As taught by SN Goenka
We all know we need to be better people – let go of the anger, hatred, jealousy, ego, greed and fear – all the negativity that is holding us back from reaching our highest potential. But how? Vipassana is a way out of our misery...
Vipassana is an ancient meditation technique which originated in India. It means,” to see things as they really are”. Vipassana was rediscovered by Gotama the Buddha over 2500 years ago. It was taught by him as a universal remedy for universal problems. However, Vipassana is not Buddhist – it is a meditation technique that someone from any religion or background can practise to eradicate their mental impurities. It is a technique to help us experience the highest level of happiness and ultimately full liberation.
It is a way of healing ourselves on all levels, and not merely for the curing of disease. It is a way to help you to come out of all your sufferings of this human life. It is a technique to transform the self by learning to observe oneself at a much deeper level.
Vipassana is also known as insight meditation. It works at the level of sensations (the life of the body), which is the deep connection between the mind and body. Through a process of deep, self observation, which the Buddha discovered for himself, he realised that nothing arises in the mind without something arising at the level of sensations on the body, and similarly, nothing arises at the level of sensations on the body without something arising in the mind. This was probably the Buddha’s greatest contribution to mankind.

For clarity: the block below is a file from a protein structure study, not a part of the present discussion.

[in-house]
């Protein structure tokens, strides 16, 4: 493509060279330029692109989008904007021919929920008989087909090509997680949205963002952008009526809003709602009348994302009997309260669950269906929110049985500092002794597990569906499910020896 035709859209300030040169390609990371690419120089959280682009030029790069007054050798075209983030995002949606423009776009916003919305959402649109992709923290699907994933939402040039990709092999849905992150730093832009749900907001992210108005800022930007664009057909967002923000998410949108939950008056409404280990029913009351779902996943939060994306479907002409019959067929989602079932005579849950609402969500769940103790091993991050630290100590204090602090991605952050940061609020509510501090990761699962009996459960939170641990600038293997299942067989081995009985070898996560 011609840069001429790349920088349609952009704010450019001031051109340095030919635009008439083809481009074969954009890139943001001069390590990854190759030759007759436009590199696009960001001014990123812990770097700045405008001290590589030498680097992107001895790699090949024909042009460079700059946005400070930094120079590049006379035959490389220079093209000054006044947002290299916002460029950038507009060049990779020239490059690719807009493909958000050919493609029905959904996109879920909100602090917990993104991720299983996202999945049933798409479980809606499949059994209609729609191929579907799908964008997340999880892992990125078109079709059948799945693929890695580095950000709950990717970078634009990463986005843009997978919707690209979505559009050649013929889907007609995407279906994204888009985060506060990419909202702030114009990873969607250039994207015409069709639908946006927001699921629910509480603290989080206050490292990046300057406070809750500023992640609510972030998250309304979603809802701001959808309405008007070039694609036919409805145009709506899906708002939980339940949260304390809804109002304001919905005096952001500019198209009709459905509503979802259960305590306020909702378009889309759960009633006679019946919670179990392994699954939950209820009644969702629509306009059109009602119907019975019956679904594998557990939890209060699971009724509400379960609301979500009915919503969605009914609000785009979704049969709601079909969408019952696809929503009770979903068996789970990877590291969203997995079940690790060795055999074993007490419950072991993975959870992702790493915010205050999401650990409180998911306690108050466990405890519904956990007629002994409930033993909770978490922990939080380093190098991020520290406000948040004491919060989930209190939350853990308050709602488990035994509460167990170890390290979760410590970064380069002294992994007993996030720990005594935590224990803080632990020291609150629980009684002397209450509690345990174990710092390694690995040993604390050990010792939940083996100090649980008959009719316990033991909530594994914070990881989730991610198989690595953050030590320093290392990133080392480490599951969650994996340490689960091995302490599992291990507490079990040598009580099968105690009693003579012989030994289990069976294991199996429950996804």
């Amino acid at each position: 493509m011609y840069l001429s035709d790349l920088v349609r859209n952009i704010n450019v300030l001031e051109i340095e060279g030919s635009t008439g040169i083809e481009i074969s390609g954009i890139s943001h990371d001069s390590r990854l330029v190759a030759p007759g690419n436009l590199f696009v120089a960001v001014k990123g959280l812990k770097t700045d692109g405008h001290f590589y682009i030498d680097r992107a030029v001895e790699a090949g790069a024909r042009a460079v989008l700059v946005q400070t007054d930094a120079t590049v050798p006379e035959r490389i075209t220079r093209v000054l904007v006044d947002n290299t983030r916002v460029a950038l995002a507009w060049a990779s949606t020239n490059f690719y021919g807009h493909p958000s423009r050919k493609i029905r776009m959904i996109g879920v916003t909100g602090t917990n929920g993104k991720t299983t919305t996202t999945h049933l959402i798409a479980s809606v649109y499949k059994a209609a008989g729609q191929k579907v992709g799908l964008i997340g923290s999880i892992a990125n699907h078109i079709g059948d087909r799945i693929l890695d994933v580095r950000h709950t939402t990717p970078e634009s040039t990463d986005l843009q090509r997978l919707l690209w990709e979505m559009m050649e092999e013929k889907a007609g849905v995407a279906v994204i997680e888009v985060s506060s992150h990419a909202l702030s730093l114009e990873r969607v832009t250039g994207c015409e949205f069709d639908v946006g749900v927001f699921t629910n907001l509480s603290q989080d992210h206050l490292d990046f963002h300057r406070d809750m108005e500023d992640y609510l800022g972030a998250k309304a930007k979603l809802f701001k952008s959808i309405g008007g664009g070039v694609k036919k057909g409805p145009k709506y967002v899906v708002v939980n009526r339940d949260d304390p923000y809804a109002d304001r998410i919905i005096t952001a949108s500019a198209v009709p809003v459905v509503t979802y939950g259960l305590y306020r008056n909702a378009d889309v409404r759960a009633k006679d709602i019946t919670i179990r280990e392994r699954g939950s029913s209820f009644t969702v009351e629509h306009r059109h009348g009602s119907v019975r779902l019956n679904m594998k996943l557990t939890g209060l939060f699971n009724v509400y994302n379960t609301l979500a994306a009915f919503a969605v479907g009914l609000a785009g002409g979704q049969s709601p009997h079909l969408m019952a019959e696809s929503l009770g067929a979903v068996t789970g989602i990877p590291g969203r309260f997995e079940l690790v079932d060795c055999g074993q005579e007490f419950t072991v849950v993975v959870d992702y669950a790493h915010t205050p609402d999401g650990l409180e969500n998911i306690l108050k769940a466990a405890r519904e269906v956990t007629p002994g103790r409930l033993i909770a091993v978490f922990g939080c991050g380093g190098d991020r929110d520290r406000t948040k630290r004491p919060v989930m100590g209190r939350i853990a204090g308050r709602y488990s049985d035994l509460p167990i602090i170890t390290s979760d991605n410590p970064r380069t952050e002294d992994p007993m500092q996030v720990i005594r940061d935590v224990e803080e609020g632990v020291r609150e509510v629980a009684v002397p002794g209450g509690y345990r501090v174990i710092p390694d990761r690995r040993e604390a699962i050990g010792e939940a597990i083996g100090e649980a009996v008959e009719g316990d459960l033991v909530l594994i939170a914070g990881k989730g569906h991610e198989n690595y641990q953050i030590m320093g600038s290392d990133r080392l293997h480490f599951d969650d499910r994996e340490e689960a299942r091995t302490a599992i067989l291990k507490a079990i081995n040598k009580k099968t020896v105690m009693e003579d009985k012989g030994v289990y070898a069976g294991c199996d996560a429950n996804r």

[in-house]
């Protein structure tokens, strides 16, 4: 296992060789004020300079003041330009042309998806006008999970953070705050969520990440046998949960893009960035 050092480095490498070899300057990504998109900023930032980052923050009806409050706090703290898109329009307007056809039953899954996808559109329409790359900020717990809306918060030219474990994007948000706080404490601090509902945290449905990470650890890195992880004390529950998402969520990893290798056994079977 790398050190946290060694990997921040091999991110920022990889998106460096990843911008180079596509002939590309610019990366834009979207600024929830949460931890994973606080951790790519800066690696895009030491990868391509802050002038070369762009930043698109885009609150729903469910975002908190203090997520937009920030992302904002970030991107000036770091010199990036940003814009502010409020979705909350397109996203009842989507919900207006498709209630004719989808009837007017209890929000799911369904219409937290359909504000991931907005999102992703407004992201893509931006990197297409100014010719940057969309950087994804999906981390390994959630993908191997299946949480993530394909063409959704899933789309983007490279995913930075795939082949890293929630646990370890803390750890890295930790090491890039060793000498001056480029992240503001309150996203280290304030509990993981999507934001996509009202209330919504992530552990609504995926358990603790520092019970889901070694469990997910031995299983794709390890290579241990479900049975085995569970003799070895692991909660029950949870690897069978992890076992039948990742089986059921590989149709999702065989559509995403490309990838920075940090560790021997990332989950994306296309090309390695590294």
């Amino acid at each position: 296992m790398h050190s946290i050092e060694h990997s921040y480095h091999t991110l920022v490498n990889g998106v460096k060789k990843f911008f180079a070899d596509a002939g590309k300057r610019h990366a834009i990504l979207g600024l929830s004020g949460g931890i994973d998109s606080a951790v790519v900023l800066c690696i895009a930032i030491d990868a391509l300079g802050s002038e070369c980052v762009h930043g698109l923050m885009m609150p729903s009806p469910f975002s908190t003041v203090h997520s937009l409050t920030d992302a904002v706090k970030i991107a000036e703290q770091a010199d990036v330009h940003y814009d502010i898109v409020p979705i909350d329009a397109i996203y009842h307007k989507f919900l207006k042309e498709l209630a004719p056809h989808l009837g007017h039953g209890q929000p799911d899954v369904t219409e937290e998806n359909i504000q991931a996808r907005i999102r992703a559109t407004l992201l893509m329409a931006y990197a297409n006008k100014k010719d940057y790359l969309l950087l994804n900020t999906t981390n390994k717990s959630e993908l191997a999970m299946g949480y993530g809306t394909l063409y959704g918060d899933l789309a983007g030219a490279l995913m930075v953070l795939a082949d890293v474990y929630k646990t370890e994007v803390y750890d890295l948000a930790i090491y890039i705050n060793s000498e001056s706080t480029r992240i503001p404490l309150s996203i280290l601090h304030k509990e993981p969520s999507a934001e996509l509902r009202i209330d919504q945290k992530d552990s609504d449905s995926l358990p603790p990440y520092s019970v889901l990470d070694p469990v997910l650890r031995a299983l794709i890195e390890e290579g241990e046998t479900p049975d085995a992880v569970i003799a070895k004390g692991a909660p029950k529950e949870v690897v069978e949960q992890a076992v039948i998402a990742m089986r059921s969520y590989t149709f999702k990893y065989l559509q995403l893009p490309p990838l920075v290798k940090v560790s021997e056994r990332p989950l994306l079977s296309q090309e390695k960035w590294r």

When anger arises in the mind, it is impossible to observe as it is abstract, but by learning to observe oneself at the level of sensations, we indirectly start observing the anger and it begins to pass away. By learning to just observe the sensations, pleasant or unpleasant, and not react, we begin to change the habit pattern of the mind at the deepest level. We begin to experience the laws of nature within the framework of our own bodies.
A time will come when we realize that we are 100% the cause of our own suffering. This is because we are constantly reacting, out of ignorance, because we do not know what is happening deep inside of us. We spend so much time worrying about what is happening all around us, that we don’t even bother to pay attention to what is happening inside of us. The whole world is designed to numb us, to distract us from the truth within us.
We have 5 minutes alone and we turn on the TV, switch on the radio, call a friend, go to the fridge, and make a cup of coffee- anything –which distracts us. We do not how to be still. We begin to feel uncomfortable in the silence and therefore we remain ignorant to the truth deep within us.
When we are happy, we see the best in ourselves, the people around us and the environment. We also attract more positivity into our lives. When we are miserable we see all the negativity in ourselves and around us and begin to attract more negativity into our lives. When we to change our own vibrations we change our world. We have to change the habit pattern of the mind at the deepest level to change the world.